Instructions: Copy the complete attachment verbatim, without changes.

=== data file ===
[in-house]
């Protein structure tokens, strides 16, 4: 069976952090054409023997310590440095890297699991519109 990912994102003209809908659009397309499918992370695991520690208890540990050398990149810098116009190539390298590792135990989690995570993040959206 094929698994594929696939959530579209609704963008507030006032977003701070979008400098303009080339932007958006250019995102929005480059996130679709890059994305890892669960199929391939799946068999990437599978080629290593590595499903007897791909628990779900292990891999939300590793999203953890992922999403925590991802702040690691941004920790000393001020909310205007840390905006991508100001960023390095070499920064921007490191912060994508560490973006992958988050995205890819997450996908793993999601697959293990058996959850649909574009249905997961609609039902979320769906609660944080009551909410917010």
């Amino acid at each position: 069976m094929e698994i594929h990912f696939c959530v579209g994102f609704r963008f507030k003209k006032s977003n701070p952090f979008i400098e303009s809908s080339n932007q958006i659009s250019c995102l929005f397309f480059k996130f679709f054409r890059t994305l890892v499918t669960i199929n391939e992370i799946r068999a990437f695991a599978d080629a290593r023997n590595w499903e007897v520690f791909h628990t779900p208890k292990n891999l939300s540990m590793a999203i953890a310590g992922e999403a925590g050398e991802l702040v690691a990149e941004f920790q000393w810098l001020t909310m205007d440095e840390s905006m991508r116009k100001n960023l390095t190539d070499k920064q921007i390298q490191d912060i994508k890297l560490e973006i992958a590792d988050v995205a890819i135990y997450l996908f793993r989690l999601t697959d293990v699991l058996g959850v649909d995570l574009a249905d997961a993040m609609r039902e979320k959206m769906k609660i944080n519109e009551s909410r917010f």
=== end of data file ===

[in-house]
């Protein structure tokens, strides 16, 4: 069976952090054409023997310590440095890297699991519109 990912994102003209809908659009397309499918992370695991520690208890540990050398990149810098116009190539390298590792135990989690995570993040959206 094929698994594929696939959530579209609704963008507030006032977003701070979008400098303009080339932007958006250019995102929005480059996130679709890059994305890892669960199929391939799946068999990437599978080629290593590595499903007897791909628990779900292990891999939300590793999203953890992922999403925590991802702040690691941004920790000393001020909310205007840390905006991508100001960023390095070499920064921007490191912060994508560490973006992958988050995205890819997450996908793993999601697959293990058996959850649909574009249905997961609609039902979320769906609660944080009551909410917010």
């Amino acid at each position: 069976m094929e698994i594929h990912f696939c959530v579209g994102f609704r963008f507030k003209k006032s977003n701070p952090f979008i400098e303009s809908s080339n932007q958006i659009s250019c995102l929005f397309f480059k996130f679709f054409r890059t994305l890892v499918t669960i199929n391939e992370i799946r068999a990437f695991a599978d080629a290593r023997n590595w499903e007897v520690f791909h628990t779900p208890k292990n891999l939300s540990m590793a999203i953890a310590g992922e999403a925590g050398e991802l702040v690691a990149e941004f920790q000393w810098l001020t909310m205007d440095e840390s905006m991508r116009k100001n960023l390095t190539d070499k920064q921007i390298q490191d912060i994508k890297l560490e973006i992958a590792d988050v995205a890819i135990y997450l996908f793993r989690l999601t697959d293990v699991l058996g959850v649909d995570l574009a249905d997961a993040m609609r039902e979320k959206m769906k609660i944080n519109e009551s909410r917010f």